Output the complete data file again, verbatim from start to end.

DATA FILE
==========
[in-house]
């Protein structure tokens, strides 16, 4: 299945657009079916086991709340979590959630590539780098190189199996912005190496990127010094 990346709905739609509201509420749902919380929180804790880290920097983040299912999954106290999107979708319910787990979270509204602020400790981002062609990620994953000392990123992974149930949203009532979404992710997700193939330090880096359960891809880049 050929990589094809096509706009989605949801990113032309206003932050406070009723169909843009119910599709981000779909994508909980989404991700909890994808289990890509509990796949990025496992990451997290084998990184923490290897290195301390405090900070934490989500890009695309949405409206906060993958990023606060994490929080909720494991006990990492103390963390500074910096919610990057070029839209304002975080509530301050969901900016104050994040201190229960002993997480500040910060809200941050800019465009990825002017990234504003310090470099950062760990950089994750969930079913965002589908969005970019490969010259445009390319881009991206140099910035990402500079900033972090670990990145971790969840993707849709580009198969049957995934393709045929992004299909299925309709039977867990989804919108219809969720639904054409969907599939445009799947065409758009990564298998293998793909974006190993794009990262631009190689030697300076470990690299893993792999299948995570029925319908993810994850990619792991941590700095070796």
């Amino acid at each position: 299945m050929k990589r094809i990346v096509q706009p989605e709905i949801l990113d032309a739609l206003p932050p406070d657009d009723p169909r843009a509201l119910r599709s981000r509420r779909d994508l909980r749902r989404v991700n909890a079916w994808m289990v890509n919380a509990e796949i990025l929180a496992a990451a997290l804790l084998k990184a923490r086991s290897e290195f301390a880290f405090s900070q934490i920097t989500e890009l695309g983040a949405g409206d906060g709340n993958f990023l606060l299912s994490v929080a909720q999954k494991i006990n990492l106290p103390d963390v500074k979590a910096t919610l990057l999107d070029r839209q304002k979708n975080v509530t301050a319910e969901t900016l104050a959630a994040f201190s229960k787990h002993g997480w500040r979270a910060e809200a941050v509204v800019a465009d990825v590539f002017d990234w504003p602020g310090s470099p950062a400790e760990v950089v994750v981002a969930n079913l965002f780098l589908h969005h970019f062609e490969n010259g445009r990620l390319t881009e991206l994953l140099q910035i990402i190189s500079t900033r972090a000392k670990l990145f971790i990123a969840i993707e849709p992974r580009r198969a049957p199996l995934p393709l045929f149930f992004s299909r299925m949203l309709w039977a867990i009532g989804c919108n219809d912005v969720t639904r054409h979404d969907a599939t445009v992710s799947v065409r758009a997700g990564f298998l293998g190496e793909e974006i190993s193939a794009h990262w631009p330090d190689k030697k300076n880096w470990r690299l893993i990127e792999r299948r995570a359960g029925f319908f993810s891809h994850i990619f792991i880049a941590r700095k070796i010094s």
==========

[in-house]
């Protein structure tokens, strides 16, 4: 299945657009079916086991709340979590959630590539780098190189199996912005190496990127010094 990346709905739609509201509420749902919380929180804790880290920097983040299912999954106290999107979708319910787990979270509204602020400790981002062609990620994953000392990123992974149930949203009532979404992710997700193939330090880096359960891809880049 050929990589094809096509706009989605949801990113032309206003932050406070009723169909843009119910599709981000779909994508909980989404991700909890994808289990890509509990796949990025496992990451997290084998990184923490290897290195301390405090900070934490989500890009695309949405409206906060993958990023606060994490929080909720494991006990990492103390963390500074910096919610990057070029839209304002975080509530301050969901900016104050994040201190229960002993997480500040910060809200941050800019465009990825002017990234504003310090470099950062760990950089994750969930079913965002589908969005970019490969010259445009390319881009991206140099910035990402500079900033972090670990990145971790969840993707849709580009198969049957995934393709045929992004299909299925309709039977867990989804919108219809969720639904054409969907599939445009799947065409758009990564298998293998793909974006190993794009990262631009190689030697300076470990690299893993792999299948995570029925319908993810994850990619792991941590700095070796």
């Amino acid at each position: 299945m050929k990589r094809i990346v096509q706009p989605e709905i949801l990113d032309a739609l206003p932050p406070d657009d009723p169909r843009a509201l119910r599709s981000r509420r779909d994508l909980r749902r989404v991700n909890a079916w994808m289990v890509n919380a509990e796949i990025l929180a496992a990451a997290l804790l084998k990184a923490r086991s290897e290195f301390a880290f405090s900070q934490i920097t989500e890009l695309g983040a949405g409206d906060g709340n993958f990023l606060l299912s994490v929080a909720q999954k494991i006990n990492l106290p103390d963390v500074k979590a910096t919610l990057l999107d070029r839209q304002k979708n975080v509530t301050a319910e969901t900016l104050a959630a994040f201190s229960k787990h002993g997480w500040r979270a910060e809200a941050v509204v800019a465009d990825v590539f002017d990234w504003p602020g310090s470099p950062a400790e760990v950089v994750v981002a969930n079913l965002f780098l589908h969005h970019f062609e490969n010259g445009r990620l390319t881009e991206l994953l140099q910035i990402i190189s500079t900033r972090a000392k670990l990145f971790i990123a969840i993707e849709p992974r580009r198969a049957p199996l995934p393709l045929f149930f992004s299909r299925m949203l309709w039977a867990i009532g989804c919108n219809d912005v969720t639904r054409h979404d969907a599939t445009v992710s799947v065409r758009a997700g990564f298998l293998g190496e793909e974006i190993s193939a794009h990262w631009p330090d190689k030697k300076n880096w470990r690299l893993i990127e792999r299948r995570a359960g029925f319908f993810s891809h994850i990619f792991i880049a941590r700095k070796i010094s």